Speed up OSX Mavericks

February 9th, 2014 by Mark Nanut No comments »

Hi, so the tips for speeding up Mavericks are mostly the same as with Mountain Lion, with a few
exceptions, so I’m sort of copying the content over. Main differences are that you don’t need to necessarily use Chrome for browsing, since Safari 7 in Mavericks is finally fast again. The other tweak that won’t work is switching to a 2D Dock – in Mavericks there is only a 3D Dock. So the tweaks below are again mostly related to disabling vertical sync (BeamSync) and then ironing the anomalies that result from it – weird Mission Control and full-screen switching animations, so what we do is we basically disable those animations, problem solved = snappy UI.

1. Disable vertical sync (BeamSync)

Some remarkable human put together an app that disables BeamSync – no need to play around around with QuartzDebug anymore, so you can mostly forget about the jibba-jabba I wrote in the related ML post.

The program is called BeamSyncDropper2 and it works with Mavericks as well. Here is the link to it:


Run it and enjoy disabled vertical sync. Even better, make it start at boot.

2. Show scroll bars only when scrolling – to fix scroll lag

In System Preferences > General, set scroll bars to show only “When scrolling”. This fixed choppy scrolling in a couple of apps and I decided to stick with this setting.

3. Disable laggy trackpad inertia scrolling

Inertia scrolling feels mostly laggy and Apple wants to force it down out throats. Disable it by going into System Preferences > Accessibility > Mouse & Trackpad > Trackpad options

and set “Scrolling: without inertia”

4. If you have two graphic chips, switch to a more powerful one (with GfxCardStatus)

Obviously, switching to a more powerful discrete graphic processor (say, Radeon 6750M/6770M, NVidia 330M/650M,…) will speed things up. But don’t worry, you can still have a fast Mavericks even if you only have integrated Intel HD 3000/HD 4000 graphics.

Contrary to the title, you don’t actually need GfxCardStatus program to switch to a more powerful graphic processor – you can do this in the Energy Saver preference pane as well by disabling “Automatic graphics switching”. It is just that it’s much more convenient to switch between discrete or integrated graphics with GfxCardStatus, so I definitely recommend installing it.

Download it from here: http://gfx.io/

5. Speeding up or disabling Mission Control transitions

So, we disabled BeamSync and now we have smooth scrolling, but somewhat choppy Mission Control transitions. Fortunately, Mavericks has an option to set transition duration. The shorter you set this, the less lag you will feel. You can not only shorten the transition time – you can also disable the animation completely.

To make a faster Mission Control animation, open up Terminal and type:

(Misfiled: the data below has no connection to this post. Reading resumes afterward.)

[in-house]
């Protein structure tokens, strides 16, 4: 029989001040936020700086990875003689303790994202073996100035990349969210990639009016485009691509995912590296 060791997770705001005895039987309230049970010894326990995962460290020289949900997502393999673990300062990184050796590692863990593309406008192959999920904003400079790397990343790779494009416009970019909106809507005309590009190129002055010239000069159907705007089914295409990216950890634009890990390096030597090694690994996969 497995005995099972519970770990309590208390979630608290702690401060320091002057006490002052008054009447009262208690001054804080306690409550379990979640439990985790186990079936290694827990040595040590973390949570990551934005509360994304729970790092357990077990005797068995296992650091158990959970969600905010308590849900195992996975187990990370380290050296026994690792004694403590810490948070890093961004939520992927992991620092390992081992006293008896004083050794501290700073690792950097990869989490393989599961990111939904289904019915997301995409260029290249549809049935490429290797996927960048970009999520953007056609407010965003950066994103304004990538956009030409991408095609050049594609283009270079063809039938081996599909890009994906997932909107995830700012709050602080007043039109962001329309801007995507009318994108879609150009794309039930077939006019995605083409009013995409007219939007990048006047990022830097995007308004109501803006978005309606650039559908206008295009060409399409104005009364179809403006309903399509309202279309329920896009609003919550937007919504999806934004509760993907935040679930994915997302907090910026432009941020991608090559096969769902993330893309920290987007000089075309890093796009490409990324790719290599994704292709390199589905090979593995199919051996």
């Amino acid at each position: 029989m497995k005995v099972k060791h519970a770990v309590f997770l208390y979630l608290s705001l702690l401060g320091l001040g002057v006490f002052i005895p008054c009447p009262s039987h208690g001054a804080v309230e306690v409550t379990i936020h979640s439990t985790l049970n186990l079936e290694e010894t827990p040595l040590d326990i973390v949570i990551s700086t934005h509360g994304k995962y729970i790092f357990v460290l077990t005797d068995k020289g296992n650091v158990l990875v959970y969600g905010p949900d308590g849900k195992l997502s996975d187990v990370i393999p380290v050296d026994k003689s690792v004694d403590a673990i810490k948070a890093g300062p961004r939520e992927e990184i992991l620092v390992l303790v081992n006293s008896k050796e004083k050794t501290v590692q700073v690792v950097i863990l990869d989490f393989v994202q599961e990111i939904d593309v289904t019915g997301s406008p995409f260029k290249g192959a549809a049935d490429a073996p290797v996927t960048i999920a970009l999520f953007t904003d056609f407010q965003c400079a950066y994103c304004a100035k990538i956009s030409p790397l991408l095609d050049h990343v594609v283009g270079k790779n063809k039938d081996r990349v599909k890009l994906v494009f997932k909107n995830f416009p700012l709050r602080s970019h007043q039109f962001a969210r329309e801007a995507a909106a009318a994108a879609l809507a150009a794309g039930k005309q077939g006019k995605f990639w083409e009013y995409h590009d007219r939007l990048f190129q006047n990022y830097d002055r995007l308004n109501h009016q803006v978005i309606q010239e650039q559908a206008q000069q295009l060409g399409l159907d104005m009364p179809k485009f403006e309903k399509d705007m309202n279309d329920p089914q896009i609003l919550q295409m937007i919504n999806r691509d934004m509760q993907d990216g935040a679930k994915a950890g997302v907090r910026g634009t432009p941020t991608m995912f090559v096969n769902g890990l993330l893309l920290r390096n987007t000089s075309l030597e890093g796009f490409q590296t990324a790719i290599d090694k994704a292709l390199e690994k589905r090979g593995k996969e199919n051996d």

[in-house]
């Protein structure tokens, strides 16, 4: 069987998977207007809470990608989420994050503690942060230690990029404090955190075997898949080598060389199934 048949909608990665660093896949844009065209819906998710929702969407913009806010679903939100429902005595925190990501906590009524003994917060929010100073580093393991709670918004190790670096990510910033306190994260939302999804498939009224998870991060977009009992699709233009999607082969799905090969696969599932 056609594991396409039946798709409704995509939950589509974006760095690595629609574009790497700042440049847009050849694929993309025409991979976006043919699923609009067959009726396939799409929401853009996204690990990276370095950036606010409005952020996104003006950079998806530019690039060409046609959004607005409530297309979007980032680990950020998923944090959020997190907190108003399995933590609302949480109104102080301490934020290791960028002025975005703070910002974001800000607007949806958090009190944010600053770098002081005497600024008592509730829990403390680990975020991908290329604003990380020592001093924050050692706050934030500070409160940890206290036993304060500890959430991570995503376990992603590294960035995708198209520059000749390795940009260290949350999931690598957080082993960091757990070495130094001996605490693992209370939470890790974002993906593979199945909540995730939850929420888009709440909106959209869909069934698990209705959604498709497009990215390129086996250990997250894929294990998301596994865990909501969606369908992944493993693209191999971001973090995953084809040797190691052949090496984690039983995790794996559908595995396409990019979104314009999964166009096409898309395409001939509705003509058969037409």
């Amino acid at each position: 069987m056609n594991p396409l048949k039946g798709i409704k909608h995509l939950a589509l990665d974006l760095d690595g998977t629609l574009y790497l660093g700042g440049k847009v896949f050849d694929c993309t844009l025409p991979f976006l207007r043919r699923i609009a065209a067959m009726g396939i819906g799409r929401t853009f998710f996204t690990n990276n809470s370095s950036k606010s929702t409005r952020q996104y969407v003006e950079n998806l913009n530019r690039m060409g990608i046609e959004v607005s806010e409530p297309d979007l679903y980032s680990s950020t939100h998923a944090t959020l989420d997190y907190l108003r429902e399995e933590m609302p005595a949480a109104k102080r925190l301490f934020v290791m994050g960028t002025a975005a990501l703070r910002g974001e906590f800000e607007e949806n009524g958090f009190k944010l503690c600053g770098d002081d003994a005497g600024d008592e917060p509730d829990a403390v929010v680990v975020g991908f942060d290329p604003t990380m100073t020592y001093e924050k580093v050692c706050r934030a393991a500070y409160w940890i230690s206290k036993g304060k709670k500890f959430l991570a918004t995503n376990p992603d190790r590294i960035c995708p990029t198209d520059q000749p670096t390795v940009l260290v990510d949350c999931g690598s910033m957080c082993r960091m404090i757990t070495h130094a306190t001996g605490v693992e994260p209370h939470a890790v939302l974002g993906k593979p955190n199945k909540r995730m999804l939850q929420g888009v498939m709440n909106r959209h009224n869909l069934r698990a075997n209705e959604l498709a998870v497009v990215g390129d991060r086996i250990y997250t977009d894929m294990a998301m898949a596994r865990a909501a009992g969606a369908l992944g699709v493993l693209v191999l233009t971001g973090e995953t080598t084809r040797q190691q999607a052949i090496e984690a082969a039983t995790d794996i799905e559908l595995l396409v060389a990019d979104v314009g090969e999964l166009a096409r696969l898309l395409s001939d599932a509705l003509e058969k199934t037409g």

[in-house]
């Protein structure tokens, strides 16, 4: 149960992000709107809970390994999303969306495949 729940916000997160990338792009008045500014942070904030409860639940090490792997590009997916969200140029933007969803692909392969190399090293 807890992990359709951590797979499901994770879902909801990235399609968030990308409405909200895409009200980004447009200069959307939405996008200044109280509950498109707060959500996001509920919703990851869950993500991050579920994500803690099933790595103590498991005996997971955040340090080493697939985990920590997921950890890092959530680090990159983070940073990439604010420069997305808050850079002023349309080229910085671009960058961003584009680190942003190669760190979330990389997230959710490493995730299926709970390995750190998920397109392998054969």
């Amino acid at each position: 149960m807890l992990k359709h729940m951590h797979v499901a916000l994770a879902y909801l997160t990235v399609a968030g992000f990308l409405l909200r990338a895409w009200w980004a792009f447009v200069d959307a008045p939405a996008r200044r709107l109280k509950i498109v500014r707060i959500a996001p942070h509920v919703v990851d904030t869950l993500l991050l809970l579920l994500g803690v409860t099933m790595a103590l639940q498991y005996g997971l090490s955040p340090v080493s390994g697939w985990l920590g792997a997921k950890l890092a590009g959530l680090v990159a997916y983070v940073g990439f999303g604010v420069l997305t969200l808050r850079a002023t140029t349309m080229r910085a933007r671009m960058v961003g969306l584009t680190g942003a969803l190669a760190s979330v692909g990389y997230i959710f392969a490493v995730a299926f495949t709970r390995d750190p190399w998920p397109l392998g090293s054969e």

defaults write com.apple.dock expose-animation-duration -float 0.15
(and then type “killall Dock”)

To disable animation completely, type:

defaults write com.apple.dock expose-animation-duration -float 0
(followed by “killall Dock”)

Play with what works best for you. Hint: set it to zero.

6. Speeding up or disabling full-screen app switching animation

Unfortunately there is no system setting to kill or speed up the often unnecessary slow animation when switching between full screen apps, if you use apps in full-screen mode at all. Fortunately, a program exists, called TotalSpaces, which circumvents this limitation. With it you can dramatically speed up the transitions between desktops/fullscreen apps and even change the type of transition (Cube, Swap, Slide or Flip). You can also choose to not use transitions at all – switching between desktops will then happen instantly and save you a couple of milliseconds time at every switch, resulting in a lifetime saved over a course of a couple of million years. Worth a shot if you ask me. “I want more life, f***er!” :)

Note that TotalSpaces has no effect on zooming in/out of a full-screen mode. This zooming in/out might still feel slow and possibly even look ugly.

Get Totalspaces here: http://totalspaces.binaryage.com/

7. Have your browsing experience fully GPU-accelerated – use Chrome as your main browser (very optional)

Safari 7 in Mavericks is plenty fast, no need for Chrome really. But if you are going to use Chrome, below’s a few tips.

First of all: to my knowledge, in Chrome versions later than 29 the option to disable GPU VSync was removed, not sure if it was recently added back (at the time of writing this Chrome 32 is out). You can get the older version of Chrome 29 on the internet, but you will have to disable automatic Google updates, which requires some file tweaking.

Ok, the tweaks. Type “chrome://flags” in the URL bar (omnibox) and set:

GPU compositing on all pages: enabled
Threaded compositing: enabled
Disable GPU VSync: enabled (mind the wording – you are actually “enabling the disabling” of vsync in Chrome)

Then relaunch Chrome. You should have a super snappy Chrome browser now.

8. Minimize with Scale effect

Go into System Preferences > Dock

and set “Minimize windows using” to “Scale effect”. For good measure, you can also disable “Animate opening applications”.

9. Disable elastic scrolling

defaults write -g NSScrollViewRubberbanding -int 0

10. Disable zooming in Accessibility preference pane

Go into System Preferences > Accessibility > Zoom